2014-10-01   facebook twitter rss

Cost Control Critical to Dairy Farm Profits

Dairy farmers’ incomes jumped sharply last year, but cost control will be critical if they are to weather this autumn’s lower milk prices, warns accountant Old Mill.

Based on clients’ accounts with year-ends in March and April this year, average dairy profits jumped by 4.54p/litre in 2013/14, to 3.41p/litre. However, since their peak in February, average UK milk prices have slumped by more than 2p/litre – and with further price cuts seemingly on the horizon, producers could face a difficult winter.

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Will Vincent

“Milk price is, of course, an important driver of farm returns,” says Will Vincent, rural accountant at Old Mill. “But it is not the only determinant of profitability. In 2013/14, our clients’ average milk price increased by 3.85p/litre, equating to 85% of improved profits – the remainder was made up of lower costs.”

Drilling down further into the figures - reveals a surprising contrast. “For the second year running, the top 25% of clients by retained profit actually received a slightly lower milk price than the bottom 25%,” says Mr Vincent. “The bottom 25% also received more non-milk income.”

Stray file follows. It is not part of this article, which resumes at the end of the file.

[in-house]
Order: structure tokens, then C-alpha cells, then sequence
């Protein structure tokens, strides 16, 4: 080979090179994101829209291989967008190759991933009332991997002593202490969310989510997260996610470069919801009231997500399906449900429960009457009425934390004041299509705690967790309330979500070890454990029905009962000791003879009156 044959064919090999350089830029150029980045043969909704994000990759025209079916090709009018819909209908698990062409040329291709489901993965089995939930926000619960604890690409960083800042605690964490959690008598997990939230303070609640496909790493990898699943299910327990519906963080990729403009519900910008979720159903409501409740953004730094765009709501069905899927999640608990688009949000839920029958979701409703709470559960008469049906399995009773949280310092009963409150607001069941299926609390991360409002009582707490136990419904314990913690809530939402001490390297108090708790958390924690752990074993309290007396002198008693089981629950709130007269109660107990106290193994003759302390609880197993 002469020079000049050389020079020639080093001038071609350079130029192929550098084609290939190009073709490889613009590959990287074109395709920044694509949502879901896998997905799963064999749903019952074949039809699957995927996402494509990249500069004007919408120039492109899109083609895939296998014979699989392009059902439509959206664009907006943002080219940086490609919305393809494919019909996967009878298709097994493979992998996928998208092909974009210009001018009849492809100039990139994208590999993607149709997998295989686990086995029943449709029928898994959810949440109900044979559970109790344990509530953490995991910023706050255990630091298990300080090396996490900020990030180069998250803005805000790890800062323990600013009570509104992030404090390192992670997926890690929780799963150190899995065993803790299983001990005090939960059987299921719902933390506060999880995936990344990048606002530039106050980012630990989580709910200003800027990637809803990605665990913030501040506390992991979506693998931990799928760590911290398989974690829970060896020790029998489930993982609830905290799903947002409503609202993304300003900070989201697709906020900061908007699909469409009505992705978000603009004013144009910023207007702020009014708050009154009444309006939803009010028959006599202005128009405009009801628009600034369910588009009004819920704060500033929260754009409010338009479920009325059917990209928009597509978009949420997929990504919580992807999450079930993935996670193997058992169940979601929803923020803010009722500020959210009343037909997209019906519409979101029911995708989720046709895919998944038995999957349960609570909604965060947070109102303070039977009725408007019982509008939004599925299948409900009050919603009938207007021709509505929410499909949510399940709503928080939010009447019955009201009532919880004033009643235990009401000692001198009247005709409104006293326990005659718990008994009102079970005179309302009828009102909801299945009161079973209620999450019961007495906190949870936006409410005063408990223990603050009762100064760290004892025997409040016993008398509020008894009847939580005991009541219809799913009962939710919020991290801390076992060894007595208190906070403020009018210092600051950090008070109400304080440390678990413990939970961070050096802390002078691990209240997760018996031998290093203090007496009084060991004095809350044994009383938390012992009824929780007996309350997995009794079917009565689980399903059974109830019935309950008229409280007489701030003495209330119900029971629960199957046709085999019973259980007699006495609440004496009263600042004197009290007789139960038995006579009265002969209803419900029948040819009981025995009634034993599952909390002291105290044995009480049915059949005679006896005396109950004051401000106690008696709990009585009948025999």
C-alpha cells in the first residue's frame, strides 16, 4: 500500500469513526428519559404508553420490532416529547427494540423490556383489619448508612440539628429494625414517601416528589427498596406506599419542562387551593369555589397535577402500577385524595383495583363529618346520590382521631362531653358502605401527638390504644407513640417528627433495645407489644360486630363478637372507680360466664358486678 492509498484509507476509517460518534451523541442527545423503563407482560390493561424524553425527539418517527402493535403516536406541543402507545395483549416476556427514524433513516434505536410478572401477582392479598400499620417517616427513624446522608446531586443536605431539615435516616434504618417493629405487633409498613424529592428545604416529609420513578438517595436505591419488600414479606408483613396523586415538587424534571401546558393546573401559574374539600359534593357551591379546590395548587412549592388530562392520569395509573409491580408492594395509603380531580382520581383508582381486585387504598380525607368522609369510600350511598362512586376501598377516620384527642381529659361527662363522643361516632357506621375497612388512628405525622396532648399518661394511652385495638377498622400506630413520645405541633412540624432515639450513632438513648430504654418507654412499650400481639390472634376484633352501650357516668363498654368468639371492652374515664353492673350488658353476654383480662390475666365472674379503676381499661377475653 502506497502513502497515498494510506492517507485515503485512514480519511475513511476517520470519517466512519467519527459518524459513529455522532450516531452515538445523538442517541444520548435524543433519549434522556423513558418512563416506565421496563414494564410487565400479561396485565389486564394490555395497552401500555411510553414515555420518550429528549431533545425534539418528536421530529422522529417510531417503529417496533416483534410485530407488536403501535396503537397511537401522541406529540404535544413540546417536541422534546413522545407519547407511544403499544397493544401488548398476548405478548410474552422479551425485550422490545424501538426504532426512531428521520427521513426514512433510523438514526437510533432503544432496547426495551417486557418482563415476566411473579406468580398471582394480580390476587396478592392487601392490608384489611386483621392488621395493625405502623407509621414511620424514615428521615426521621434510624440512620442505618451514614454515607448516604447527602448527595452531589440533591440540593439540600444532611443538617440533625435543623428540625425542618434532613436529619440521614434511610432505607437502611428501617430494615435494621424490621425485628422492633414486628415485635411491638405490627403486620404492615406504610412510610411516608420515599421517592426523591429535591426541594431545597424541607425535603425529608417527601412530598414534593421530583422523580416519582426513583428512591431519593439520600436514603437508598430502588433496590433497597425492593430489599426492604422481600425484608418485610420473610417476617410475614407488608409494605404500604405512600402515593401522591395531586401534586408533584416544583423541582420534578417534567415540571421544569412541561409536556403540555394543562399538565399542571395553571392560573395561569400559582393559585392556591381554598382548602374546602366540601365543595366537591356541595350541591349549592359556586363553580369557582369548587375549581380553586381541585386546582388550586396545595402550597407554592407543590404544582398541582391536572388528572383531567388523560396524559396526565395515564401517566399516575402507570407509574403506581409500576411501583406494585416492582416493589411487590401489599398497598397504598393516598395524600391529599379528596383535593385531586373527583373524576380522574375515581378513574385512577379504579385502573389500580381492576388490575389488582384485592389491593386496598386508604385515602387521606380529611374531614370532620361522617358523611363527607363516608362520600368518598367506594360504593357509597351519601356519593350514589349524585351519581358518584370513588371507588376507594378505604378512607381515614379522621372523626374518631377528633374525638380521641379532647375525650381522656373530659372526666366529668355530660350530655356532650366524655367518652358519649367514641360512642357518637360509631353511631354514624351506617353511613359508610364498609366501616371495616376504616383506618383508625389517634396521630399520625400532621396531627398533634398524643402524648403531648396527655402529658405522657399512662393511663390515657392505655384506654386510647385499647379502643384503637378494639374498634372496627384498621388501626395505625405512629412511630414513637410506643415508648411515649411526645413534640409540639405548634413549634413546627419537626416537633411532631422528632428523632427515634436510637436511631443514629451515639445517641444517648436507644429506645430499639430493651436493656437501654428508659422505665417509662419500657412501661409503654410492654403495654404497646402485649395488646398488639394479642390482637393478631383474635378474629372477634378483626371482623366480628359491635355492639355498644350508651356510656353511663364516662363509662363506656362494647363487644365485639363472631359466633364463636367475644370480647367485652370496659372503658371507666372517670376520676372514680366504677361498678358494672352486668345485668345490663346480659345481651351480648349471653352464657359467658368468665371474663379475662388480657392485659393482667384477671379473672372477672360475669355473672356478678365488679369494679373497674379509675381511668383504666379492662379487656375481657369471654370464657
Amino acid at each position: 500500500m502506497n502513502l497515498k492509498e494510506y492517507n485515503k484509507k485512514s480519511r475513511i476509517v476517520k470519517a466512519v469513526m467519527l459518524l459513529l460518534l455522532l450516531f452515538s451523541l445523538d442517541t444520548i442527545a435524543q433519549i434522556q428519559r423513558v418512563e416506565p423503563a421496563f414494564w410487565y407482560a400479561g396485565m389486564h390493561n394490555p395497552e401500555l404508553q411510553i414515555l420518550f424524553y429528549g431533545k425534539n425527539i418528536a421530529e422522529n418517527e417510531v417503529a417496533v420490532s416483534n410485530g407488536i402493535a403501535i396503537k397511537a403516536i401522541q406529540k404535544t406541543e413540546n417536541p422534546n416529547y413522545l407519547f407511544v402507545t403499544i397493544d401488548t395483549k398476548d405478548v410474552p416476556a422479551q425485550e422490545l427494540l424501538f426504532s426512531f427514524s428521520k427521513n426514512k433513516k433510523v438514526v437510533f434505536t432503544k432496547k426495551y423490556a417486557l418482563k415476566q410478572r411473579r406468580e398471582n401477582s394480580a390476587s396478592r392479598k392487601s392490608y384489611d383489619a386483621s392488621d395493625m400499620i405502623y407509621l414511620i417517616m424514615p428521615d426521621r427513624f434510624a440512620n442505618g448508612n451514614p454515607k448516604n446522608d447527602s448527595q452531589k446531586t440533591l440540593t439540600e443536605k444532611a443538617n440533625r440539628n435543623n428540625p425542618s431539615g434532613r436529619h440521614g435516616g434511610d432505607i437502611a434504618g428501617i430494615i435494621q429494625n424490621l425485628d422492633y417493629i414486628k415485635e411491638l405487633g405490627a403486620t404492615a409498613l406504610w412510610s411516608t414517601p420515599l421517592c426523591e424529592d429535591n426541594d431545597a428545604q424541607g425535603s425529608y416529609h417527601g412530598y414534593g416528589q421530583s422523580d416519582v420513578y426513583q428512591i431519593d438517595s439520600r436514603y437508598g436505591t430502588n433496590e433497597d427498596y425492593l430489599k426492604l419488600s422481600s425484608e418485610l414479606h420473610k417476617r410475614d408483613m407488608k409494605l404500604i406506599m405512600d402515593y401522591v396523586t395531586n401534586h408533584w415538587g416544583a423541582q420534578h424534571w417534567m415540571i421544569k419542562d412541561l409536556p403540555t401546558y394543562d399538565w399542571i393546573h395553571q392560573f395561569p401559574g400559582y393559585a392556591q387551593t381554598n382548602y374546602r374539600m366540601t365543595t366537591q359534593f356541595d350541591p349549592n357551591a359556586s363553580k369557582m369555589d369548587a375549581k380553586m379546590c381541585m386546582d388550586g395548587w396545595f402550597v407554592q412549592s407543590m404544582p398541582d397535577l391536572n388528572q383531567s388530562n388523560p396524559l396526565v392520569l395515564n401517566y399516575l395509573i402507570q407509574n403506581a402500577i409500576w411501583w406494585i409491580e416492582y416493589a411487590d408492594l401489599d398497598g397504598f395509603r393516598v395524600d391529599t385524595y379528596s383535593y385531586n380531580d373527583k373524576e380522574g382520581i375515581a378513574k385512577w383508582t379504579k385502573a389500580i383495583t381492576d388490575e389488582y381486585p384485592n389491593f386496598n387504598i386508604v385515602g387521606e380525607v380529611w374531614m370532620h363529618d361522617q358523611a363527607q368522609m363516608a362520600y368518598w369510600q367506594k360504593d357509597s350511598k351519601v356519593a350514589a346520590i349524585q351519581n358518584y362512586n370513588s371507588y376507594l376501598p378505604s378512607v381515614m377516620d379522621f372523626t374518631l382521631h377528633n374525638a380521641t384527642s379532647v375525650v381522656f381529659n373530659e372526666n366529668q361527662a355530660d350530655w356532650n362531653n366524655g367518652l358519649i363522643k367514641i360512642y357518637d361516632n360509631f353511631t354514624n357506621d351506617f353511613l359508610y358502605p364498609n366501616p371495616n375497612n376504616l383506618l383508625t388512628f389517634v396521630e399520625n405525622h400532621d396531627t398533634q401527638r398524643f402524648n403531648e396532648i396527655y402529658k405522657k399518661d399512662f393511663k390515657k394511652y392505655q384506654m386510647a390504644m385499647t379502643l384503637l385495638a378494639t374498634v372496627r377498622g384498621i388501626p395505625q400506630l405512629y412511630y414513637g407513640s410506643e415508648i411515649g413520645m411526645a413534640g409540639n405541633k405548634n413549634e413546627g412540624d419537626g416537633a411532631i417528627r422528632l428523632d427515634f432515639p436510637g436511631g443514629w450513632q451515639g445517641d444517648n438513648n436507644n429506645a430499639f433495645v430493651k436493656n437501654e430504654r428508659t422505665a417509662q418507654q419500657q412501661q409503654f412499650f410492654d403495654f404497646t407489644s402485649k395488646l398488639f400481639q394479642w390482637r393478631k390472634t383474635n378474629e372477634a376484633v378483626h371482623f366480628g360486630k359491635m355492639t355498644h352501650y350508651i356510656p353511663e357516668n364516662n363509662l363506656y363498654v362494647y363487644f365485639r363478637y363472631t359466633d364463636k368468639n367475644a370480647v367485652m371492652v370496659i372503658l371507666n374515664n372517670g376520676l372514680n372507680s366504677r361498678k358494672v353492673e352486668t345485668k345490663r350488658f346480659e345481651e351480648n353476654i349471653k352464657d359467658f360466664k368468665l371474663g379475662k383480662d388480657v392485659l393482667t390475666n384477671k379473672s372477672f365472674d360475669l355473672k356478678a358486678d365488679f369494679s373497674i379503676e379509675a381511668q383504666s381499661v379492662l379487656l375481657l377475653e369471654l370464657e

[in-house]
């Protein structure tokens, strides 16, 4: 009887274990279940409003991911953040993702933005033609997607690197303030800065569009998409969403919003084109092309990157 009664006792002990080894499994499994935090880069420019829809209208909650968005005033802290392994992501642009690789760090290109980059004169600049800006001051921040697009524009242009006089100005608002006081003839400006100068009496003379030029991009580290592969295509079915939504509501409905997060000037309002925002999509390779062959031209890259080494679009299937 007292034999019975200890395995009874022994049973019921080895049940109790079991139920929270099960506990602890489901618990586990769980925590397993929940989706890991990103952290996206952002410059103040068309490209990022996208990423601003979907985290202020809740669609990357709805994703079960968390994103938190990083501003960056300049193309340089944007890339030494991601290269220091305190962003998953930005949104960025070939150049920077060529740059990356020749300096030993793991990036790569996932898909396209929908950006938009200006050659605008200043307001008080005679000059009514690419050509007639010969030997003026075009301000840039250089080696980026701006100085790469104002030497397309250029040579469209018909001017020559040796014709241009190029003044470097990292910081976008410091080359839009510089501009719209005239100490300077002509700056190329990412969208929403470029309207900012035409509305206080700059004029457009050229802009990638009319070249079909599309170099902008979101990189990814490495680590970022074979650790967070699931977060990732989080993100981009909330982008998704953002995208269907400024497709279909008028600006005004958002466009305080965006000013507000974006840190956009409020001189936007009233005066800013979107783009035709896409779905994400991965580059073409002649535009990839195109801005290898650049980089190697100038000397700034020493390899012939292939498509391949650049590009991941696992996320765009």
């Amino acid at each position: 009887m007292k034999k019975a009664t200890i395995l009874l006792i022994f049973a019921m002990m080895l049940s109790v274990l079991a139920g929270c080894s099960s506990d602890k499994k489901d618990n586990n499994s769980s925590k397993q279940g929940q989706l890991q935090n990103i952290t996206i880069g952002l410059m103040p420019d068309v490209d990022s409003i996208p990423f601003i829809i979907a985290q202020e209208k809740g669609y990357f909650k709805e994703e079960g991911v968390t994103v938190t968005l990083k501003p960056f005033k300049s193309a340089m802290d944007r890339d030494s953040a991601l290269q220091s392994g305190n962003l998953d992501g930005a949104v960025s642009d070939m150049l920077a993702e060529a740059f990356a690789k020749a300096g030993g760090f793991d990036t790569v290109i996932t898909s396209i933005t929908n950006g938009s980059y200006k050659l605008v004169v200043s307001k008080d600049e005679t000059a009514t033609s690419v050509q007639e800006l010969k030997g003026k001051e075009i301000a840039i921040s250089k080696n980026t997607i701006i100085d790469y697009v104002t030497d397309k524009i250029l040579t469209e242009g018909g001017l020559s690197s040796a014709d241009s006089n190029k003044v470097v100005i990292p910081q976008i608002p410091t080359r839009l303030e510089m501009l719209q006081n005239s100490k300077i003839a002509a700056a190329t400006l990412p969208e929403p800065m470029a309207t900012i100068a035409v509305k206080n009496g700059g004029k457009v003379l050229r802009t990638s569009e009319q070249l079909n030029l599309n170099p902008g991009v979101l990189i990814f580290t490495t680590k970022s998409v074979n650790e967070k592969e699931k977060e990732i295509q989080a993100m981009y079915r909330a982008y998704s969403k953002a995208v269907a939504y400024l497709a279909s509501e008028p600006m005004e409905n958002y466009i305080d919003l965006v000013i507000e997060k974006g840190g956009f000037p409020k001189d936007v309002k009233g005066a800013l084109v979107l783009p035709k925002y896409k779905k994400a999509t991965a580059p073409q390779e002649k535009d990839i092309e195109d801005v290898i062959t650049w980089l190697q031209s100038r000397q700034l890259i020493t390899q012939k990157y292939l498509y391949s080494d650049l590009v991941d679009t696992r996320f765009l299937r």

Although the whole range of farmers saw improved financial performance last year, the top quartile made profits of 6.54p/litre, while those at the lower end made a loss of 0.34p/litre. “The clear message is that the top farmers have better control of costs, with overall costs of production almost 10p/litre below those in the bottom 25%.”

Excluding non-farm income, the top farmers’ gross margins averaged 17.18p/litre, with higher feed costs and lower milk yields eroding the lower quartile’s margin to 15.82p/litre. “When you look at farmers’ overheads, the difference is even more marked,” says Mr Vincent. “Labour and power costs were 3.89p/litre cheaper among the top quartile, with all overheads 6.33p/litre lower at 13.03p/litre.”

Achieving such tight cost control is easier said than done, he admits. “The top farmers have attained better economies of scale, with an average herd size of 226 cows - 54 more than the bottom quartile and 12 head above our clients’ average. But it is not just about spreading the costs over a wider base – personal drawings and tax was far lower among the top farmers, indicating greater investment in the business to improve future viability.”

If milk prices are to remain suppressed this winter, then all dairy producers need to look at their costs to remain economically viable, warns Mr Vincent. “This is not always easy – many costs are semi-structural and may require further investment to bring them down. But given the uncertain market outlook it may be better to act now to protect your business rather than hoping for a rebound in milk price.”

Milk Cost of Production Survey 2014

Old Mill Accountants

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